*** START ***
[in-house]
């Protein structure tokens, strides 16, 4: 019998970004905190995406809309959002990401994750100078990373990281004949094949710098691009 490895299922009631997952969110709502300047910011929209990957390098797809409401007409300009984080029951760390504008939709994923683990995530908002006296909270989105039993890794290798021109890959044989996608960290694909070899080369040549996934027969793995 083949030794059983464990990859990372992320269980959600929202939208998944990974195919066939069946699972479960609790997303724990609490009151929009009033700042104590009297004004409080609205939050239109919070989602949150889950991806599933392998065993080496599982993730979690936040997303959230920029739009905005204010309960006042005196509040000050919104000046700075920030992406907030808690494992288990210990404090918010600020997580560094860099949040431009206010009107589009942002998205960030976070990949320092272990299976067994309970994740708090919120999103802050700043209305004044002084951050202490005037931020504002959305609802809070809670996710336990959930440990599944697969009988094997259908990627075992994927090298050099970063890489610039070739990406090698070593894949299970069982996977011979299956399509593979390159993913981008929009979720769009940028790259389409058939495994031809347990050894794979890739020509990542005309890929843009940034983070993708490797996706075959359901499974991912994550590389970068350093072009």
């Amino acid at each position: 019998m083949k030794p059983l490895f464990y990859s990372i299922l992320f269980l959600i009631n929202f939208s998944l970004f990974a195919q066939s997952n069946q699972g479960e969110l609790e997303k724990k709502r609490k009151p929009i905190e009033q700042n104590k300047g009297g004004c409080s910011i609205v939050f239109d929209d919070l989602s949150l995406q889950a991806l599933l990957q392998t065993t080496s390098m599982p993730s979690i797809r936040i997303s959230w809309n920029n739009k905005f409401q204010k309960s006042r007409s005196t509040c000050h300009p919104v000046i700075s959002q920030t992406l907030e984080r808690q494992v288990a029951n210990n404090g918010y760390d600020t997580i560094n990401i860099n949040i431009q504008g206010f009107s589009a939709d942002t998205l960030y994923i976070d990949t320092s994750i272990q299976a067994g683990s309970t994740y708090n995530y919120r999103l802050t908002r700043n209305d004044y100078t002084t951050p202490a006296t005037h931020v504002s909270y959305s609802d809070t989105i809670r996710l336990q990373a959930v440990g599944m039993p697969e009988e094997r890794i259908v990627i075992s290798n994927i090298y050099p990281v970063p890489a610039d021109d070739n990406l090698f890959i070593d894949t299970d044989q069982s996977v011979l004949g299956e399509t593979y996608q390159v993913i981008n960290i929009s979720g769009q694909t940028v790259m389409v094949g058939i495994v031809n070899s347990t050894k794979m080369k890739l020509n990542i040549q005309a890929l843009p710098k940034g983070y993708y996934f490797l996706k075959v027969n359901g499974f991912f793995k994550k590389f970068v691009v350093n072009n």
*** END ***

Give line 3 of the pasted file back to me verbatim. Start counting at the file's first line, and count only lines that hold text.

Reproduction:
């Amino acid at each position: 019998m083949k030794p059983l490895f464990y990859s990372i299922l992320f269980l959600i009631n929202f939208s998944l970004f990974a195919q066939s997952n069946q699972g479960e969110l609790e997303k724990k709502r609490k009151p929009i905190e009033q700042n104590k300047g009297g004004c409080s910011i609205v939050f239109d929209d919070l989602s949150l995406q889950a991806l599933l990957q392998t065993t080496s390098m599982p993730s979690i797809r936040i997303s959230w809309n920029n739009k905005f409401q204010k309960s006042r007409s005196t509040c000050h300009p919104v000046i700075s959002q920030t992406l907030e984080r808690q494992v288990a029951n210990n404090g918010y760390d600020t997580i560094n990401i860099n949040i431009q504008g206010f009107s589009a939709d942002t998205l960030y994923i976070d990949t320092s994750i272990q299976a067994g683990s309970t994740y708090n995530y919120r999103l802050t908002r700043n209305d004044y100078t002084t951050p202490a006296t005037h931020v504002s909270y959305s609802d809070t989105i809670r996710l336990q990373a959930v440990g599944m039993p697969e009988e094997r890794i259908v990627i075992s290798n994927i090298y050099p990281v970063p890489a610039d021109d070739n990406l090698f890959i070593d894949t299970d044989q069982s996977v011979l004949g299956e399509t593979y996608q390159v993913i981008n960290i929009s979720g769009q694909t940028v790259m389409v094949g058939i495994v031809n070899s347990t050894k794979m080369k890739l020509n990542i040549q005309a890929l843009p710098k940034g983070y993708y996934f490797l996706k075959v027969n359901g499974f991912f793995k994550k590389f970068v691009v350093n072009n």